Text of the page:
2. Track Rework Ratio

In the parts of the codebase that experts alter the most frequently, errors are much more likely to be introduced. Additionally, it is a red flag when a code section undergoes several modifications. That could be a result of a lack of information or experience, bad code review procedures, or even inadequate requirements communication to the programmer. You should monitor this parameter, also known as the rework ratio, & endeavor to maintain it as low as possible. A significant rework ratio is a red flag that something isn’t quite correct and can also be the root of future issues. There is a greater chance of defects entering the production environment when there is a large percentage of rework in the code.

3. Quantify Your Testing Activities

Another expense that needs to be quantified is software testing. A codebase’s lack of complete automation testing, particularly unit tests, is a better indication of technical debt. Without tests, programmers are hesitant to modify code or make additional modifications that may improve the codebase’s overall health out of concern that they could damage something. When that occurs, the quality of the code degrades quickly. Monitoring code coverage is one of the methods used most frequently to evaluate test coverage. Among the several methods of code coverage.

Measure Risk and Add Relevance to the Mix

You may assess the risk associated with a specific area of the codebase using the metrics mentioned above, particularly the rework ratio. One example is a code with a higher rework ratio, low code coverage, and high code complexity. A codebase’s components don’t vary just in terms of risk, though. Their importance or criticality differs as well. Furthermore, think about exporting noncritical code to other modules if the codebase is excessive. By doing this, you can increase the codebase’s signal-to-noise ratio while analyzing technical debt. You also encourage the reusing of code throughout your enterprise.

What Actions Should Be Taken To Address Technical Debt? A Focus On Prevention

Actions taken to address technical debt

1. Test Automation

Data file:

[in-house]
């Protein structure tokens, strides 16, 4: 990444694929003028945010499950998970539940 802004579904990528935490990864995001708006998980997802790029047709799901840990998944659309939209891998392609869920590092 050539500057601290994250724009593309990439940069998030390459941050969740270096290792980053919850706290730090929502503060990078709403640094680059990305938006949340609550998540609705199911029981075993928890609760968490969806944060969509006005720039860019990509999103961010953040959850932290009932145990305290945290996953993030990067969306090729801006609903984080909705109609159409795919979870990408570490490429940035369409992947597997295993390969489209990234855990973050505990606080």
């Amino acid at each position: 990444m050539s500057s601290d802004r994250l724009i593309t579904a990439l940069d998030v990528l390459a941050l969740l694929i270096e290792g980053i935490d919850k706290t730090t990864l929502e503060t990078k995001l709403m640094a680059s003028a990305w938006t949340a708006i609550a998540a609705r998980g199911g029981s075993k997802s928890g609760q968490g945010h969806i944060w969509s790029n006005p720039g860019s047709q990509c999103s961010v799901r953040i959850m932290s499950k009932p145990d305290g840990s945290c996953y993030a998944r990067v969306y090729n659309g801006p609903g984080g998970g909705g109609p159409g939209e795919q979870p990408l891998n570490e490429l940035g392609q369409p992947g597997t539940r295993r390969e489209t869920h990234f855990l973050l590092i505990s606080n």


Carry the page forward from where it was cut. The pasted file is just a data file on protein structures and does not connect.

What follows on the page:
Manual testing is largely ineffective. Therefore, don’t waste your time doing it. Test automation has become one of the best strategies for lowering or eradicating technical debt. Automated testing decreases code bugs by using automatic debugging loops and other procedures to check the code for issues whenever a module is upgraded.

2. Project Organization

Organizing your project more effectively is one of the most effective strategies to reduce technical debt. Teams may check the status of their enterprise development projects and stay on schedule using project management software like Hive Trello.

3. Create Best Practices for Your Code

Enterprises must create a document outlining coding guidelines and best practices for programmers to adhere to when their developers follow coding guidelines and standards.

4. Opt for Outsourcing

Suppose you’re like the majority of executive leaders. In that case, you want to boost productivity (62% of respondents), decrease errors (53%), optimize current procedures (52%), obtain access to fresh new concepts and innovations (51%), and reduce expenses (44%). All of the categories mentioned above can benefit from outsourcing. Not only that but by outsourcing, you can also lower technical debt. [Also Read: Managing Technical Debt: A Roadmap for Large Software Projects]

Wrapping Up

It’s not necessary for the technical debt and overall code quality to be an ill-defined, arbitrary concept. Quite the contrary, you can and must evaluate it. That is essential if you want to stand a chance of combating and eliminating code rot. As I previously stated, technical debt slows down your team’s future progress. Additionally, it ends up making adding new functionalities more challenging and can demoralize engineers. It can also lead to the introduction of more bugs. Although technical debt is metaphorical, the revenue you lose as a consequence is not. Keep your programmers happier, reduce technical debt, and avoid squandering money.

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Get Ahead of Technical Debt: Learn How to Identify, Measure, and Prevent it
John Ogden
Published on
April 18, 2023